Cycling the DRC part 1

July 20, 2021

As I was preparing to cycle through the Democratic Republic of the Congo I read different blogs on how people crossed this huge country overland. I got a mixed feeling about it (excitement, fear, …) and when talking to my friend Tracy who lives in Kinshasa, she said “you either love it or hate it”. For the first part I can tell you, it’s really hard, but it’s worth it!

Leaving the big city

The first challenge was escaping the city of Kinshasa, one of the biggest cities of Africa and easily compared to Lagos, Nigeria. After having cycled here I can say it’s not exactly the same. Because of the stories here of people being robbed and such I was on high guard (just like in Lagos). But the feeling the city itself gave me was okay, I didn’t fear for my life being run over by crazy drivers. To my surprise I get out of town quite easily and once passed the airport I’m continuing the N1.

The countryside

Once out of town everything calms down a bit. There is still a good asphalted road, but less traffic. It takes me up and down, to another plateau giving me a cooler climate. Cooler at night, the daytime I’m still cycling in 30°-35°C temperatures.  People around are screaming at me, but in a good way. I was afraid that maybe corona would’ve impacted the view on travellers here, but I never noticed that. It is still very intense and people are really enthusiastic, which can be experienced like threatening. My time in Nigeria learnt me that the enthusiasm comes from a very sincere kindness.


Mainly I sleep at farms, villages or catholic missions at the side of the road. Occasionally at a police barrier. I read many bad things about authorities here and was afraid that corruption would bring me into tight spots. Especially the DGM (Immigration) has a bad reputation. I must say, until now I didn’t encounter many difficulties. At least not different than any other country. If I was asked for money, they would just ask after my registration was done in a very polite way. They mainly ask for something to drink (about 40 cents).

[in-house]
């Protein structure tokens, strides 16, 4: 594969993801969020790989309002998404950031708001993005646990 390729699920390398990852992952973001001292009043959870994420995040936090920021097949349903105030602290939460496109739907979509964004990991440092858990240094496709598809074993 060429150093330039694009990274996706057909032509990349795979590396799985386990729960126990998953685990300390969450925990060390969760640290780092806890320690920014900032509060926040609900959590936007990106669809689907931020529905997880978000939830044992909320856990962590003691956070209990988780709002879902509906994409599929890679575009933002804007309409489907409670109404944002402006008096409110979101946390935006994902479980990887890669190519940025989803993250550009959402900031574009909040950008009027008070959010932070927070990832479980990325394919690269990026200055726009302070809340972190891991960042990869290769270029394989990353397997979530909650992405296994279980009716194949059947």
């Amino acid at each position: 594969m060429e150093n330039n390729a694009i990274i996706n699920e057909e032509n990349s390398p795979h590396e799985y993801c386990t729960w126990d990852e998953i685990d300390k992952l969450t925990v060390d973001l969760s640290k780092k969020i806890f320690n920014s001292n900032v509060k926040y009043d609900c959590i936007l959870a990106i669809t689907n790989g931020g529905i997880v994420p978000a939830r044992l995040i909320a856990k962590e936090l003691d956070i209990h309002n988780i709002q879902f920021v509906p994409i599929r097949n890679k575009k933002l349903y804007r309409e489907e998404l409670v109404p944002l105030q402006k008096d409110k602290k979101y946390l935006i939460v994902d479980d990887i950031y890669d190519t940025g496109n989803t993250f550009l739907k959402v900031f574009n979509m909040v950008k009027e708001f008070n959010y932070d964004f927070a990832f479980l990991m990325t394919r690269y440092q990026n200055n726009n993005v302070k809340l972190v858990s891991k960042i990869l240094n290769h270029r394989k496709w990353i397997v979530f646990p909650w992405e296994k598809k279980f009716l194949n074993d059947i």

Until I reach Tshikapa. A feared city on my list and it became some reality. The nice DGM officers took me to the main office. Where I was treated in a good way and just interrogated by 3 different people, taking a lot of time. Then I could go, but I had to pass by the Intelligence service too, for my safety. The police in the city stopped us and being quite aggressive to me and the DGM officer. Trying to intimidate us. After some discussion we could go. At the intelligence there was another long time of waiting, interrogation and registering. At the end the wanted 50 dollars for that service. We got into a discussion about it as they didn’t want to hand me any official proof that I would pay… I really hate these kind of situations and in the end it took me more than 4 hours to get away from all the hassle.

Still, most of the checkpoints and officials I go to are nice and friendly and are doing a good job. It just takes time and patience but they take their job seriously and feel responsible for me passing through in safety. And I understand that for them it’s not obvious for someone to be cycling a bicycle to Tanzania just for fun, while he could easily pay for a flight there. Even in one village I asked the police if I could sleep there, they slept in front of my tent to protect me (no money asked)!

End of the road

After about 1000 km of asphalt road it stops quite abruptly and there is ar “road” that I can follow. Mainly it’s sand, making it impossible to ride my bike. The only way is pushing the bike for very long stretches and suffering in the heat. Sometimes there is a possibility to cycle but not for long. Going through the villages helps but then I get chased by all the screaming children ( in a nice way). After a couple of days I arrive in Kananga, the capital of the Kasai-Central province. I’m really enjoying this drive through the country. It’s very hard, but worth it.

Thank you very much to my sponsors who make this project possible.